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Razer BlackWidow Chroma V2 review: Razer BlackWidow Chroma V2 is sweet, sweet overkill

Razer's newest mechanical gaming keyboard is its biggest, meanest and most expensive yet.

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Luke Lancaster
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Luke Lancaster

Associate Editor / Australia

Luke Lancaster is an Associate Editor with CNET, based out of Australia. He spends his time with games (both board and video) and comics (both reading and writing).

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3 min read

The Razer BlackWidow Chroma V2 is probably complete overkill for anyone who needs a keyboard, and that's probably exactly why you'll buy it. It's the most expensive one that the vaunted gaming hardware maker puts out, topping its range of bestselling gaming keyboards.

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7.8

Razer BlackWidow Chroma V2

The Good

The BlackWidow Chroma V2 has very easily programmable macro keys, a full suite of gaming keyboard functionality and Razer Synapse compatibility.

The Bad

You're really going to need to weigh those features against a hefty price tag.

The Bottom Line

The BlackWidow Chroma V2 is pretty much everything you want out of your gaming keyboard. But there are most cost effective options if you're not ensconced in the Razer ecosystem.

Mixing together Razer's now-ubiquitous lighting effects, options for different mechanical switches and a row of programmable macro keys, it's also enough to get Razer's dedicated fanbase salivating.

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Dave Cheng/CNET

Key specs

  • Razer mechanical switches
  • Magnetic wrist rest
  • 10-key rollover anti-ghosting
  • 80-million keystroke lifespan
  • Chroma customisable backlighting
  • Powered USB 3.0 port
  • 3.5 mm headphone jack
  • Five programmable macro keys
  • Game mode and media controls

The New BlackWidow is fully mechanical, and it's also one of the few Razer keyboards that offers a row of extra macro keys running down the left-hand side. These M keys are programmable on the fly, and the custom keys are a big selling point of the V2. They're a great way to have complex keystroke combinations in easy reach. In fact, they fit in very well with the plug-and-play Razer style. Yes, you can spend some time playing around with precisely how it all lights up and what your custom macros do, but it all feels very intuitive, especially if you're familiar with the software.

I also had it plugged in at my desk at work. Yes, I wanted to see how far I could take things. It turns out, using those macro keys to automatically launch web browsers, calculator and insert the £ character with one keystroke was the upper limit of my imagination. I'm sure you could do better, but I did find I was using those keys more than I thought I would, even day to day.

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Dave Cheng/CNET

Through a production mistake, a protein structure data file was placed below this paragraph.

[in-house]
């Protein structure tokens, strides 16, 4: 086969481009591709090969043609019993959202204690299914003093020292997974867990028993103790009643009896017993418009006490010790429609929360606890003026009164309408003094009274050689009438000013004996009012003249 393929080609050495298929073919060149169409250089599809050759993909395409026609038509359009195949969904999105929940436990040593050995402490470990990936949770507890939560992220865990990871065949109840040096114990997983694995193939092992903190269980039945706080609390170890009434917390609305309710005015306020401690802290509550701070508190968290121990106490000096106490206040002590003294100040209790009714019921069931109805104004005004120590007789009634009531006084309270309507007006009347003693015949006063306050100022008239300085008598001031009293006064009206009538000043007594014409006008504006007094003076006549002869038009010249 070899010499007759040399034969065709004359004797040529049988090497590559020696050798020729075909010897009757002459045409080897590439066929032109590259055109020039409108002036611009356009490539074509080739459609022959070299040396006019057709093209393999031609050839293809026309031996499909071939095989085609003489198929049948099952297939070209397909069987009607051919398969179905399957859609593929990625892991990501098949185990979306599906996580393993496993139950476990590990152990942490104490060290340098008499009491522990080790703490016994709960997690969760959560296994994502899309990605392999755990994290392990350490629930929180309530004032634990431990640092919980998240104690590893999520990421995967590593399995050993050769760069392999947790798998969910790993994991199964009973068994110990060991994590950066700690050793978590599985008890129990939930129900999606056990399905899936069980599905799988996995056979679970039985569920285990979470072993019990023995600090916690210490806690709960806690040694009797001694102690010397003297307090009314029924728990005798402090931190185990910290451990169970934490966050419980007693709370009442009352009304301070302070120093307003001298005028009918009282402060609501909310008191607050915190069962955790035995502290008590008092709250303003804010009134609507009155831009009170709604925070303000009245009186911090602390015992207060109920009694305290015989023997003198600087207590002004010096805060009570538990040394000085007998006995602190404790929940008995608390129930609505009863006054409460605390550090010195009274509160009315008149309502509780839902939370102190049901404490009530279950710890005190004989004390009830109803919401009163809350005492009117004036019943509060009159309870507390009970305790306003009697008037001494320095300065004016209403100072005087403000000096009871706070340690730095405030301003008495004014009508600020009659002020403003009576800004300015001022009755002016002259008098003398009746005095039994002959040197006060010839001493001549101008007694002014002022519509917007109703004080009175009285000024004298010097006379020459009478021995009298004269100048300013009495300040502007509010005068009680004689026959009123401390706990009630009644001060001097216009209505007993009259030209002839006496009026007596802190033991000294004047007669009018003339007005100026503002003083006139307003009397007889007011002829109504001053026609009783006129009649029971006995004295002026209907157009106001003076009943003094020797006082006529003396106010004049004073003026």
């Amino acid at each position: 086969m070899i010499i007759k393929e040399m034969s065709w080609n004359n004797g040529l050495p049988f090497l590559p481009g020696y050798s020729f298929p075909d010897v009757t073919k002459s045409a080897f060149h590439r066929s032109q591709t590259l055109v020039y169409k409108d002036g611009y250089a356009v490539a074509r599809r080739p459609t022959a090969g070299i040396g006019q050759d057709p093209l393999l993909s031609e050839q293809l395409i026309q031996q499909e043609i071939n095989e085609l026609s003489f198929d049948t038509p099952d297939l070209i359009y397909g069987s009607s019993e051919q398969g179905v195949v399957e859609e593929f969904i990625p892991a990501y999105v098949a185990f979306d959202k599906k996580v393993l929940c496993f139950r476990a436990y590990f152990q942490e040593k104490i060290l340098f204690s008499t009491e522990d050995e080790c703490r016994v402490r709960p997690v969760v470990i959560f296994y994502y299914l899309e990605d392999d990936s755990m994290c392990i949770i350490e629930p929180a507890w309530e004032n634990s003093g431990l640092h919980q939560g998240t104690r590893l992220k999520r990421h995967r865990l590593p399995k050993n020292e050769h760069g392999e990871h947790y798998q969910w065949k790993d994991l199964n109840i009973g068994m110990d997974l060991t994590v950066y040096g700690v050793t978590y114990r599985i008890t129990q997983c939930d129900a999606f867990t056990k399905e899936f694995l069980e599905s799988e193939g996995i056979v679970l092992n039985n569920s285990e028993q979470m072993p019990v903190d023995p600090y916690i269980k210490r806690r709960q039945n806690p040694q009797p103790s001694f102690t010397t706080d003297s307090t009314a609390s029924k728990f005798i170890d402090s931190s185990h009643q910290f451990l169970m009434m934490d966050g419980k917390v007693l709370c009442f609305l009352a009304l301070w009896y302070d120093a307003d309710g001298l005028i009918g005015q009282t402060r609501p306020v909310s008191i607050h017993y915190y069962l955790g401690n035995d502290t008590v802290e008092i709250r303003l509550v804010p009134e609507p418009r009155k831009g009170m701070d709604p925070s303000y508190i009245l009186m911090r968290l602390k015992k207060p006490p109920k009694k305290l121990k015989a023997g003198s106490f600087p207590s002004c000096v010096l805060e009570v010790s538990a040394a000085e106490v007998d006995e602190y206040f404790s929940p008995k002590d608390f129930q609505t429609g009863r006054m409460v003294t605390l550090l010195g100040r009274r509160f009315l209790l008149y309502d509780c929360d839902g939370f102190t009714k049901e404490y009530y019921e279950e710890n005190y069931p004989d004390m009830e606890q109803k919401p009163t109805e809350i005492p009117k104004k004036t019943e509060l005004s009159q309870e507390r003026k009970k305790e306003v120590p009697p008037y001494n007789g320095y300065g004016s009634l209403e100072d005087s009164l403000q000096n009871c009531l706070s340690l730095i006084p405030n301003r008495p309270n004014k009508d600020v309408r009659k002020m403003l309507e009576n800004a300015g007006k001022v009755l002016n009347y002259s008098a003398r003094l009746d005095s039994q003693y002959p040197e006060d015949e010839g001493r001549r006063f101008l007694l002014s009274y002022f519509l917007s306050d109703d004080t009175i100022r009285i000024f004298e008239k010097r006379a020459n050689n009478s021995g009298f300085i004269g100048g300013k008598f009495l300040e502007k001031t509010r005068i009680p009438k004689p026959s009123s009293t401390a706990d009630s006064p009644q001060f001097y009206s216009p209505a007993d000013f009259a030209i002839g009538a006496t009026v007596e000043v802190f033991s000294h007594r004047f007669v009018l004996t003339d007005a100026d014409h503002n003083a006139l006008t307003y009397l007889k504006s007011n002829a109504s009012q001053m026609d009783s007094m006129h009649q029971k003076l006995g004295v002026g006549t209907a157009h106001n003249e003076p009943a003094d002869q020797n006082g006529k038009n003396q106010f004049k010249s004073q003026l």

Those extra programmable keys, the full numpad and media controls mean that the BlackWidow Chroma is huge. That's before you factor in the magnetic wrist pad (an admittedly fantastic addition). If you're not rigorous about your desk space, you might have issues finding room for it.

I'm not sold on Razer's very clacky Green mechanical switches. The travel on the keys was fine, and I didn't have any issue with the 50g actuation force, but they sure did make a fuss about it. The Green switches in the keyboard I tested were loud enough to be picked up by my mic while I played online. For general use, I'd really, really recommend Razer's Orange or Yellow "silent" switches but it's very nice to have the option.

If you're first setting up a gaming PC and you're after accessories, you're better off investing in a mouse. You'll see more difference with the added programmable buttons and dpi on a good gaming mouse. Razer make a pretty excellent one itself.

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You'll get a lot of keyboard with the Razer BlackWidow Chroma V2, but boy do you pay for it. It costs $170, £170 or AU$340. And yes, that pound symbol took me a fraction of a second to enter. If you are looking for a keyboard specifically, this is at the pricier end of the mechanical spectrum, going up against top-end Corsair and Logitech models.

It's rated to 80 million keystrokes, so it should stick around for quite a while. If you're deep in the Razer ecosystem, it's fully compatible with Synapse and a breeze to use. You're not likely to be taking this beast on the road, but if you do you'll be able to download your presets easily. There are three different switch styles so you can get the keystrokes feeling right. What I'm trying to say is if you're the kind of person who wants to spend that much on a keyboard, you can find ways to justify it. But my advice is to be very sure you want to.

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7.8

Razer BlackWidow Chroma V2

Score Breakdown

Design 7Features 8.5Performance 8
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